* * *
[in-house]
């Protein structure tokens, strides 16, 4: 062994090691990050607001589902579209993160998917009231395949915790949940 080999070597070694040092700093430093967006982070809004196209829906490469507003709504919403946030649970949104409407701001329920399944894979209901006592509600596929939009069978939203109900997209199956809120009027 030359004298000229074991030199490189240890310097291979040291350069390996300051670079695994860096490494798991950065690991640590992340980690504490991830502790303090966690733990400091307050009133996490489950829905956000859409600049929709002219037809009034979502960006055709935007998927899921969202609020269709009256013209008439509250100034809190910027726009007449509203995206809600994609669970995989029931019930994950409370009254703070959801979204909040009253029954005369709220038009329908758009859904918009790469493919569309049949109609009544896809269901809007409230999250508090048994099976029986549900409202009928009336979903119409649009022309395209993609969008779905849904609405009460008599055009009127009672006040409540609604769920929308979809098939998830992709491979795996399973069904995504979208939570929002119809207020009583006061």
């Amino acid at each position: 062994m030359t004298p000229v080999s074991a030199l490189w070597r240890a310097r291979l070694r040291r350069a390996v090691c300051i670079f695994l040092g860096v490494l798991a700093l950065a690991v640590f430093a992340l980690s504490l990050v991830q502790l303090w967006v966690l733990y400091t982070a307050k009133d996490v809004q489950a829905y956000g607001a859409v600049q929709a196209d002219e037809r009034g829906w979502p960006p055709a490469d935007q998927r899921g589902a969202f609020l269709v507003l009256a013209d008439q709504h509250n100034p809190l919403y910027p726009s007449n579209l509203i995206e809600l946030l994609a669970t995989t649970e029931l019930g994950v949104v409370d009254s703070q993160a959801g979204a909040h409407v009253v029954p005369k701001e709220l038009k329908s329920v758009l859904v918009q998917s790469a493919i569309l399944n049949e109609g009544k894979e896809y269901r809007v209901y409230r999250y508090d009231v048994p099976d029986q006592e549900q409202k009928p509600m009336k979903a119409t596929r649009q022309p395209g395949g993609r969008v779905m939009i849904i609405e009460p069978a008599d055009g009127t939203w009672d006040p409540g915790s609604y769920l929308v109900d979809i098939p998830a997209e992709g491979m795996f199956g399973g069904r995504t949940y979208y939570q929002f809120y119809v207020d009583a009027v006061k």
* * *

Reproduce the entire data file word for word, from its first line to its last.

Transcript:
[in-house]
């Protein structure tokens, strides 16, 4: 062994090691990050607001589902579209993160998917009231395949915790949940 080999070597070694040092700093430093967006982070809004196209829906490469507003709504919403946030649970949104409407701001329920399944894979209901006592509600596929939009069978939203109900997209199956809120009027 030359004298000229074991030199490189240890310097291979040291350069390996300051670079695994860096490494798991950065690991640590992340980690504490991830502790303090966690733990400091307050009133996490489950829905956000859409600049929709002219037809009034979502960006055709935007998927899921969202609020269709009256013209008439509250100034809190910027726009007449509203995206809600994609669970995989029931019930994950409370009254703070959801979204909040009253029954005369709220038009329908758009859904918009790469493919569309049949109609009544896809269901809007409230999250508090048994099976029986549900409202009928009336979903119409649009022309395209993609969008779905849904609405009460008599055009009127009672006040409540609604769920929308979809098939998830992709491979795996399973069904995504979208939570929002119809207020009583006061």
């Amino acid at each position: 062994m030359t004298p000229v080999s074991a030199l490189w070597r240890a310097r291979l070694r040291r350069a390996v090691c300051i670079f695994l040092g860096v490494l798991a700093l950065a690991v640590f430093a992340l980690s504490l990050v991830q502790l303090w967006v966690l733990y400091t982070a307050k009133d996490v809004q489950a829905y956000g607001a859409v600049q929709a196209d002219e037809r009034g829906w979502p960006p055709a490469d935007q998927r899921g589902a969202f609020l269709v507003l009256a013209d008439q709504h509250n100034p809190l919403y910027p726009s007449n579209l509203i995206e809600l946030l994609a669970t995989t649970e029931l019930g994950v949104v409370d009254s703070q993160a959801g979204a909040h409407v009253v029954p005369k701001e709220l038009k329908s329920v758009l859904v918009q998917s790469a493919i569309l399944n049949e109609g009544k894979e896809y269901r809007v209901y409230r999250y508090d009231v048994p099976d029986q006592e549900q409202k009928p509600m009336k979903a119409t596929r649009q022309p395209g395949g993609r969008v779905m939009i849904i609405e009460p069978a008599d055009g009127t939203w009672d006040p409540g915790s609604y769920l929308v109900d979809i098939p998830a997209e992709g491979m795996f199956g399973g069904r995504t949940y979208y939570q929002f809120y119809v207020d009583a009027v006061k």